Hannnnnnoiiiiii oi boyeeeeeeeeee!
Well, what would you expect to make up the programme for a South African cultural week? In the past it must have been a fascinating list; how to construct a laagar using three wagons or less, how to dry meat to the point where it takes you half an hour to chew a piece, 1001 uses for an electrical flex and a unwilling companion, or staircase safety lessons for police stations...but that is soooo passe. Come to think about it, I don't think South Africa even had an embassy in Vietnam prior to majority rule, and certainly wouldn't have put on a night like I have just experienced.
Picture the scene. A balmy night in Hanoi, a big fat orange half moon leering over the city, insects flickering like sparks in the headlights, the streets teeming with motorbikes on the roads leading to the Giang Vo exhibition centre. An excited air of anticipation could be felt as we pulled up at the entrance, driving through to the motorbike parking lot via a gigantic red and yellow star shaped gate. Having received complimentary tickets (I put it down to my heartfelt commitment to South African culture...or maybe it's payback for attending those ground-hog day Anti-Aparthied rallies in Trafalgar Square), we skipped the 50,000 VND fee, and entered the hall.
Yep, it was going to be a good one.
Now we're talking.
My ribcage for the first time in Vietnam is feeling that familiar tickle of the subwoofer.
South African Hip-Hop is definately in the house - along with 2,000 Vietnamese and a smattering of ex-pats getting on down. On the stage, DJ Rudeboy Paul was just starting his set, dueting with an old geezer in traditional dress who is hammering his percussion kit like there's no tomorrow, but that's just part of what's going on.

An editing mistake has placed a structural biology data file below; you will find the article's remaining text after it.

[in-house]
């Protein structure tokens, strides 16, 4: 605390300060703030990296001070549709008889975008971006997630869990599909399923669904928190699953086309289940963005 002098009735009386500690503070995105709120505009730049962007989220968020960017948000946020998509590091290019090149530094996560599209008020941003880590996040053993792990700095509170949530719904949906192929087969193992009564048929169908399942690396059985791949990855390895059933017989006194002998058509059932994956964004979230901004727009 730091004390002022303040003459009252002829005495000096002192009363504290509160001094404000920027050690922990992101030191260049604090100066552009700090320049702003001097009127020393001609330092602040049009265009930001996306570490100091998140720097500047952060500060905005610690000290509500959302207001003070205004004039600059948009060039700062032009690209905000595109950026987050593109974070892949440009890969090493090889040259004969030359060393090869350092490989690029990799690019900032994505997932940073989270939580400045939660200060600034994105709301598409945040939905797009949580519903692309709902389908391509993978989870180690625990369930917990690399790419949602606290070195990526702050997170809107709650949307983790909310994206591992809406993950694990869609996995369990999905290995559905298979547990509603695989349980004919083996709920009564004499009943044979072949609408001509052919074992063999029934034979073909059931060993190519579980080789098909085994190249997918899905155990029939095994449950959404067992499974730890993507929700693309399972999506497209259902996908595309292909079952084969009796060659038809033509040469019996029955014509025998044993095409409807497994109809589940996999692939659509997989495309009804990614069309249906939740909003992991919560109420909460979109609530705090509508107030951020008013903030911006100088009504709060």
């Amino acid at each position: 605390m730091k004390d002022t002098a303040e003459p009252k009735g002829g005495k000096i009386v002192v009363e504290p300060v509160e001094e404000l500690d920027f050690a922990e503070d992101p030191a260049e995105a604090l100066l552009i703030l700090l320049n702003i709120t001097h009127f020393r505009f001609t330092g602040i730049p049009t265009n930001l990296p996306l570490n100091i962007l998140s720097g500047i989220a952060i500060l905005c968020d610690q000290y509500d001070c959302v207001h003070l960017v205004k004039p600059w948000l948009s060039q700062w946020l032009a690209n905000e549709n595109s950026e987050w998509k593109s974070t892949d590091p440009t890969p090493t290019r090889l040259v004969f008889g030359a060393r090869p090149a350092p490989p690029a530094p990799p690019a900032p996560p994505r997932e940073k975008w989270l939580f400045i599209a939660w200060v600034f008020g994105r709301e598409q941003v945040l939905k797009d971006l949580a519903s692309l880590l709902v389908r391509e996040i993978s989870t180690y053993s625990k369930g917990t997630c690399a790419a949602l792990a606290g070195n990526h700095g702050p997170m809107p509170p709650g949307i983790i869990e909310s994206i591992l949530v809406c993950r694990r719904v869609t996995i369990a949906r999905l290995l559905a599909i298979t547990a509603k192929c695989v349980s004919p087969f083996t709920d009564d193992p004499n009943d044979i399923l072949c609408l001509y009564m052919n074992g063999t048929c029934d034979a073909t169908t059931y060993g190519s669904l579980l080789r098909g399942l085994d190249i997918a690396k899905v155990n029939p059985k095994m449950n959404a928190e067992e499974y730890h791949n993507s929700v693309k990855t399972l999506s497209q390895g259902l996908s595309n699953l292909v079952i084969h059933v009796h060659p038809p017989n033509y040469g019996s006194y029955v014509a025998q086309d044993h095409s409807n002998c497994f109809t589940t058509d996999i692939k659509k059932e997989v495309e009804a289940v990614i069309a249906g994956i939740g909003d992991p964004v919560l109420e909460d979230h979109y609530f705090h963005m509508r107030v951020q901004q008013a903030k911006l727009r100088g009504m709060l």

A single South African woman is dancing centre stage, while Vietnamese comperes stalk the stage whipping up the crowd - that to be honest, needs no encouragement whatsoever. One of the compares leans next to the dancer, and exclaims to the crowd 'Oi gioi oi!!!!' (Oh my God!!!!) as she starts rotating her hips in a provocative manner.
Hanoi B-boys and home girls roar encouragement, a female Vietnamese MC steps to front of the stage and begins her interplay with the crowd. 'HAAAAANNNNNOOOIIII OI!!!!' she screams - literally 'Hey, Hanoi!', but in this case a call for more noise. The sound of the crowd increases, as the nodding heads are joined by thousand of hands in the air, lit up by streaks of gold and green as the lighting rig spews colours across the masses.
As the stage is cleared of superfluous MCs, comperes and hangers-on, the real business of the night begins. The South Africans have brought a break dancing crew and a proper old skool battle is just about to begin. The SA boys do their stuff for a bit, the crowd delighted by their skills, and then the Vietnamese crew step up to the challenge, and despite a few indiscretions (like interrupting the SA boys doing their thing) kill the visitors, their muscle to fat ratios meaning they leap like salmons, at some points seeming to press the gravity defying pause button while supporting their entire body weights on one hand. Seconds later one of the Vietnamese calls for a re-examination of the laws of physics as he slides five feet on the palm of one hand. Having got the opposition beat, the Vietnamese whip the crowd to a frenzy with a lilting 'Vietnam' football chant...and then it's all over. Mutual respect is given after a few humourous hip thrusts, and the boys leave the stage...
While the main stage is the centre of people's attention, at the back the younger Vietnamese have their own entertainment going on, as a circle is formed and they chuck themselves around like spinning tops attempting to ape the moves they've just seen on stage, reputations are being won and lost in the blink of an eye, but every participant be they successful or not are well received.
Finally we twig that our complimentary tickets allow us entry to the VIP area where apparently beer is available (no alcohol is being sold in the main hall), so as the night draws to a close we end up on the balcony looking down on the activities below, while tucking into spiced meat balls and 7UP (the beer was off by the time we got there).
It's the sort of night that puts a smile on your face, and you can't help but think that the enthusiasm of the crowd for the performers - who in truth were competant but not amazing - would be something else if they ever got to see any of the bands or DJs we take for granted in Britain.